Shall we go back to bread making? In many households one day was set aside for bread making and baking. Yes, the best part of one day. There was no supermarket, no magic bread making gizmo, any bought bread had to come from such as Steamship Robinson’s, or one of the shops supplied by such bakers as Tim Burkitt of Barton or Woolleys of Barrow. I have no doubt that the supply chain in Barton was no different to that of any other town, village or farming community.


As an example, up to WW II, Burkitts had three vans going. The bakehouse was across the passage next to the shop in the Market Place and I can remember at least three bakers, Arthur Parkin, Don? James and one other. They would be busy from 4.30 am each weekday turning out prodigious quantities of bread and then going on to other products. I have seen them at work when a boy and later, in 1949- 53. That was when I looked in when on nights as a Policeman on my beat. Being a baker was hard work. There was no mechanical help at that time. The tins were filled by hand. By the way, some other men fully engaged most or all of the night hours at that time, were Jim Durham making gas at the Dam Road gas works and the shift workers on the big ‘ stone’ burning furnaces at Farmers Co. This was part of the lead chamber process of acid making.

Back to Tim Burkitt’s vans. George Pilkington did Barton and around, Frank Hunsley the villages, farms etc to the west and my uncle, Alf Havercroft, the villages etc. to the east up to Killingholme. I sometimes went with him in school holidays and often the first and very early calls were to shops which wanted an early immediate supply of bread for a wide range of customers. The shop over the railway lines at Melton Ross comes to mind where I helped to take baskets of loaves in. After the most urgent calls there was maybe a quick return to Barton, a refill of bread and it was on to the serious business of loading trays of other breads.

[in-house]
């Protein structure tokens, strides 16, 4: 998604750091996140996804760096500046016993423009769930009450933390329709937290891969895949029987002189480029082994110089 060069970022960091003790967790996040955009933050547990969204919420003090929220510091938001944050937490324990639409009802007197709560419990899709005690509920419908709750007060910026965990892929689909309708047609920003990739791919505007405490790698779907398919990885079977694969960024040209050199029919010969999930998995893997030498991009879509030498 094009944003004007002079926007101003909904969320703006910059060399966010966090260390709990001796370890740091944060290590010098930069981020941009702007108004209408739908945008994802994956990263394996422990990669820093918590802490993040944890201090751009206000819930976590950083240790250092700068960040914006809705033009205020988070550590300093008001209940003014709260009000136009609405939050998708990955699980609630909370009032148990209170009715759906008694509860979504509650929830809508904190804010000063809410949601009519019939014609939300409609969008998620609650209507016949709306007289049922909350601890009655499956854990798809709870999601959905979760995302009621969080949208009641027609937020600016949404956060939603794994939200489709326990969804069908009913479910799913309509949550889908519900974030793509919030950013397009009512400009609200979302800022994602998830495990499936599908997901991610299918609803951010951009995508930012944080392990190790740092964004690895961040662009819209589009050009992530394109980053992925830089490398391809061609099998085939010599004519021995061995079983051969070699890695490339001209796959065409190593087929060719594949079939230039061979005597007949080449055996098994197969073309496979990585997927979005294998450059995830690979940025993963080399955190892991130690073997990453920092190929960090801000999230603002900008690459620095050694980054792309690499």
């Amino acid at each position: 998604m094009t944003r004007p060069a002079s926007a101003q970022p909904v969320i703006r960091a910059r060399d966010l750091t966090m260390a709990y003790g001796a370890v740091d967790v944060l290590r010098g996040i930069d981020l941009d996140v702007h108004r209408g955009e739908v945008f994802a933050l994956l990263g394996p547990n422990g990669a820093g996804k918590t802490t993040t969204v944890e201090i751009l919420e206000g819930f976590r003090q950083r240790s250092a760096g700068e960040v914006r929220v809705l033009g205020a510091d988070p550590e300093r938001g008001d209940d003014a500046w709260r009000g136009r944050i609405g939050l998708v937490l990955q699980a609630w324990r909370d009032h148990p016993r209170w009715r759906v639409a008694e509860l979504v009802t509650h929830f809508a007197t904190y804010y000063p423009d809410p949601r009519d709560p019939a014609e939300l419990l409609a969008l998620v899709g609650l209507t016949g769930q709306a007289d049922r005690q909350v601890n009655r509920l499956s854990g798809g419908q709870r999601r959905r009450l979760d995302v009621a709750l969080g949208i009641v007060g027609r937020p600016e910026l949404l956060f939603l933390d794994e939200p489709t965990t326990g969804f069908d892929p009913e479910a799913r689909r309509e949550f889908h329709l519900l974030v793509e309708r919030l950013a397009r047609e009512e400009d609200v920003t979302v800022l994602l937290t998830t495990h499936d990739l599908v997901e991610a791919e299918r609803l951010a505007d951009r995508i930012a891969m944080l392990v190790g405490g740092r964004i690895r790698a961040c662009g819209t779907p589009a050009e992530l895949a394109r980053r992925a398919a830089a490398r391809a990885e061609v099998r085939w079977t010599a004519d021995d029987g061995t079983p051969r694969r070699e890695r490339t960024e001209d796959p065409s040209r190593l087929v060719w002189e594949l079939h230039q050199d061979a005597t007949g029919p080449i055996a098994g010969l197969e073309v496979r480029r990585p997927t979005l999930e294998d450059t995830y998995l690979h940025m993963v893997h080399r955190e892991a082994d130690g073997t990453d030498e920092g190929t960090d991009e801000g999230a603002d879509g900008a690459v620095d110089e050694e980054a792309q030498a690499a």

Milk Rolls, Hovis, Currant loaves, large sweet cakes, all sorts of penny buns, teacakes, deep, small apple pies, twopence, and much else. Some of this went into the shops of course but there was great deal of calling on regular customers at home. All these smaller items were very good I can tell you!

Just an aside - how times change can be gauged by the fact that several times I went on Good Friday mornings and by 5 am we were on our way to all the outlets with their orders for Hot Cross Buns. A van load. In those days the customer asked, the customer got. And isn’t indicative of the changes wrought in our attitudes and way of living over the intervening years? Hot Cross buns and fish for dinner on that Holy Day and rolling coloured eggs in Horkstow Road Pit on Easter Day were very much part of the scheme of things. I wonder what significance, if any, would be attached to that today?